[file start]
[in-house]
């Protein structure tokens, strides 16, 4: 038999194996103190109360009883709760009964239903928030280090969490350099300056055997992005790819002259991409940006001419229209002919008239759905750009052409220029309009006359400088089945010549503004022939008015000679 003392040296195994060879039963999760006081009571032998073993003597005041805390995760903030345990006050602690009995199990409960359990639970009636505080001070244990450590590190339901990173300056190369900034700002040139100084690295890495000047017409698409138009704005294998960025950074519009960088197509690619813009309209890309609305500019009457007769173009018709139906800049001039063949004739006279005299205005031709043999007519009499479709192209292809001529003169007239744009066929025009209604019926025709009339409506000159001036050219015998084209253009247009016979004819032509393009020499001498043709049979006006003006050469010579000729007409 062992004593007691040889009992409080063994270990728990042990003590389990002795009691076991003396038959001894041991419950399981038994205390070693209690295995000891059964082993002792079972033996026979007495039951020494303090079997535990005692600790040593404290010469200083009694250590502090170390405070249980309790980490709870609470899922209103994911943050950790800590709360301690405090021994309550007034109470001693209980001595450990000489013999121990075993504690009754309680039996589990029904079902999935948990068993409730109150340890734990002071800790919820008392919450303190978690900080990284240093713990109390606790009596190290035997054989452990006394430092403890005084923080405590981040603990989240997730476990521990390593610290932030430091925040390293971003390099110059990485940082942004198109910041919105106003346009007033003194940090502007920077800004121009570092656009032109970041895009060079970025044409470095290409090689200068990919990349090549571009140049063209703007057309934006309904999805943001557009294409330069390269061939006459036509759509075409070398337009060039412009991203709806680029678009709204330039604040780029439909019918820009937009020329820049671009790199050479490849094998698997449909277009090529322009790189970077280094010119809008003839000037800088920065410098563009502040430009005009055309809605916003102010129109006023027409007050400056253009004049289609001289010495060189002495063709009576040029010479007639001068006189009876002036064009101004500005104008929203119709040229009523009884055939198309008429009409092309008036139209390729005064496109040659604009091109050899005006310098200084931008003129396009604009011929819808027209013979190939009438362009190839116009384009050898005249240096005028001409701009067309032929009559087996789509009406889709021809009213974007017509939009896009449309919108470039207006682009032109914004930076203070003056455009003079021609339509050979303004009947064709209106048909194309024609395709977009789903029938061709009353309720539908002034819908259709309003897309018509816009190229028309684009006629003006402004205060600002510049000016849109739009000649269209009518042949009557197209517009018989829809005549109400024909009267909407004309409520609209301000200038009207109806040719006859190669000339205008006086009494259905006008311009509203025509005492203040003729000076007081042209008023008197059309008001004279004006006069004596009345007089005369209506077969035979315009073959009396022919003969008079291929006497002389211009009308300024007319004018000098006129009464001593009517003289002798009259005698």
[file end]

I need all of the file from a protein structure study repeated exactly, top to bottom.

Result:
[in-house]
């Protein structure tokens, strides 16, 4: 038999194996103190109360009883709760009964239903928030280090969490350099300056055997992005790819002259991409940006001419229209002919008239759905750009052409220029309009006359400088089945010549503004022939008015000679 003392040296195994060879039963999760006081009571032998073993003597005041805390995760903030345990006050602690009995199990409960359990639970009636505080001070244990450590590190339901990173300056190369900034700002040139100084690295890495000047017409698409138009704005294998960025950074519009960088197509690619813009309209890309609305500019009457007769173009018709139906800049001039063949004739006279005299205005031709043999007519009499479709192209292809001529003169007239744009066929025009209604019926025709009339409506000159001036050219015998084209253009247009016979004819032509393009020499001498043709049979006006003006050469010579000729007409 062992004593007691040889009992409080063994270990728990042990003590389990002795009691076991003396038959001894041991419950399981038994205390070693209690295995000891059964082993002792079972033996026979007495039951020494303090079997535990005692600790040593404290010469200083009694250590502090170390405070249980309790980490709870609470899922209103994911943050950790800590709360301690405090021994309550007034109470001693209980001595450990000489013999121990075993504690009754309680039996589990029904079902999935948990068993409730109150340890734990002071800790919820008392919450303190978690900080990284240093713990109390606790009596190290035997054989452990006394430092403890005084923080405590981040603990989240997730476990521990390593610290932030430091925040390293971003390099110059990485940082942004198109910041919105106003346009007033003194940090502007920077800004121009570092656009032109970041895009060079970025044409470095290409090689200068990919990349090549571009140049063209703007057309934006309904999805943001557009294409330069390269061939006459036509759509075409070398337009060039412009991203709806680029678009709204330039604040780029439909019918820009937009020329820049671009790199050479490849094998698997449909277009090529322009790189970077280094010119809008003839000037800088920065410098563009502040430009005009055309809605916003102010129109006023027409007050400056253009004049289609001289010495060189002495063709009576040029010479007639001068006189009876002036064009101004500005104008929203119709040229009523009884055939198309008429009409092309008036139209390729005064496109040659604009091109050899005006310098200084931008003129396009604009011929819808027209013979190939009438362009190839116009384009050898005249240096005028001409701009067309032929009559087996789509009406889709021809009213974007017509939009896009449309919108470039207006682009032109914004930076203070003056455009003079021609339509050979303004009947064709209106048909194309024609395709977009789903029938061709009353309720539908002034819908259709309003897309018509816009190229028309684009006629003006402004205060600002510049000016849109739009000649269209009518042949009557197209517009018989829809005549109400024909009267909407004309409520609209301000200038009207109806040719006859190669000339205008006086009494259905006008311009509203025509005492203040003729000076007081042209008023008197059309008001004279004006006069004596009345007089005369209506077969035979315009073959009396022919003969008079291929006497002389211009009308300024007319004018000098006129009464001593009517003289002798009259005698």